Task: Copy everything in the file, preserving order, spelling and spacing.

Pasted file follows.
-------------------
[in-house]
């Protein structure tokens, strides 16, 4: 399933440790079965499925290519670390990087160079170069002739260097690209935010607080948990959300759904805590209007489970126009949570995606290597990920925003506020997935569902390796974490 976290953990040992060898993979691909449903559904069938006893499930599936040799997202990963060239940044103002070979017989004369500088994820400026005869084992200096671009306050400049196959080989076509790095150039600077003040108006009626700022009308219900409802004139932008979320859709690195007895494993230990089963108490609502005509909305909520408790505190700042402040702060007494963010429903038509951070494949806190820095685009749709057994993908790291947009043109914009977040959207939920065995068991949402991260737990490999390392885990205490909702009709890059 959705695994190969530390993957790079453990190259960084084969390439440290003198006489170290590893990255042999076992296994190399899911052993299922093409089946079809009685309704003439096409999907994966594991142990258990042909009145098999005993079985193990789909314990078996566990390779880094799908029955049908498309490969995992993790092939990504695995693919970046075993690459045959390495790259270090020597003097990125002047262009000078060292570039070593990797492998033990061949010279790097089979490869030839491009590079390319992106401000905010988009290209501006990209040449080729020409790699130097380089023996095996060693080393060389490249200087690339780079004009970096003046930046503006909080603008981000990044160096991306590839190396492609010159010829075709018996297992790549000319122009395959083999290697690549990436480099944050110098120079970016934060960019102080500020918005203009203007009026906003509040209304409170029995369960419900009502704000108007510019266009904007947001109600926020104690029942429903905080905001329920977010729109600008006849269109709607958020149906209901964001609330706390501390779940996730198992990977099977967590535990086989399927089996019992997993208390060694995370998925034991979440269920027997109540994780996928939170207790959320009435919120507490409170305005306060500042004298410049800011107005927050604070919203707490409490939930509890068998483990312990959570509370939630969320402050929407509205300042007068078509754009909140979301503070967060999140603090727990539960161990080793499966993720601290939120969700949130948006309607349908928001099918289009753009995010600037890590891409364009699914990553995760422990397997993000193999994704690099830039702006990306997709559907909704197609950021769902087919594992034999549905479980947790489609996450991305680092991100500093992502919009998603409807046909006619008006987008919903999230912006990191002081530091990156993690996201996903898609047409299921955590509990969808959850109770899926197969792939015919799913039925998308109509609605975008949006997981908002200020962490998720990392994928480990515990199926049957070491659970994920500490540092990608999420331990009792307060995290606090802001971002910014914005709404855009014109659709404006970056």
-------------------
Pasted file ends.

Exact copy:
[in-house]
């Protein structure tokens, strides 16, 4: 399933440790079965499925290519670390990087160079170069002739260097690209935010607080948990959300759904805590209007489970126009949570995606290597990920925003506020997935569902390796974490 976290953990040992060898993979691909449903559904069938006893499930599936040799997202990963060239940044103002070979017989004369500088994820400026005869084992200096671009306050400049196959080989076509790095150039600077003040108006009626700022009308219900409802004139932008979320859709690195007895494993230990089963108490609502005509909305909520408790505190700042402040702060007494963010429903038509951070494949806190820095685009749709057994993908790291947009043109914009977040959207939920065995068991949402991260737990490999390392885990205490909702009709890059 959705695994190969530390993957790079453990190259960084084969390439440290003198006489170290590893990255042999076992296994190399899911052993299922093409089946079809009685309704003439096409999907994966594991142990258990042909009145098999005993079985193990789909314990078996566990390779880094799908029955049908498309490969995992993790092939990504695995693919970046075993690459045959390495790259270090020597003097990125002047262009000078060292570039070593990797492998033990061949010279790097089979490869030839491009590079390319992106401000905010988009290209501006990209040449080729020409790699130097380089023996095996060693080393060389490249200087690339780079004009970096003046930046503006909080603008981000990044160096991306590839190396492609010159010829075709018996297992790549000319122009395959083999290697690549990436480099944050110098120079970016934060960019102080500020918005203009203007009026906003509040209304409170029995369960419900009502704000108007510019266009904007947001109600926020104690029942429903905080905001329920977010729109600008006849269109709607958020149906209901964001609330706390501390779940996730198992990977099977967590535990086989399927089996019992997993208390060694995370998925034991979440269920027997109540994780996928939170207790959320009435919120507490409170305005306060500042004298410049800011107005927050604070919203707490409490939930509890068998483990312990959570509370939630969320402050929407509205300042007068078509754009909140979301503070967060999140603090727990539960161990080793499966993720601290939120969700949130948006309607349908928001099918289009753009995010600037890590891409364009699914990553995760422990397997993000193999994704690099830039702006990306997709559907909704197609950021769902087919594992034999549905479980947790489609996450991305680092991100500093992502919009998603409807046909006619008006987008919903999230912006990191002081530091990156993690996201996903898609047409299921955590509990969808959850109770899926197969792939015919799913039925998308109509609605975008949006997981908002200020962490998720990392994928480990515990199926049957070491659970994920500490540092990608999420331990009792307060995290606090802001971002910014914005709404855009014109659709404006970056």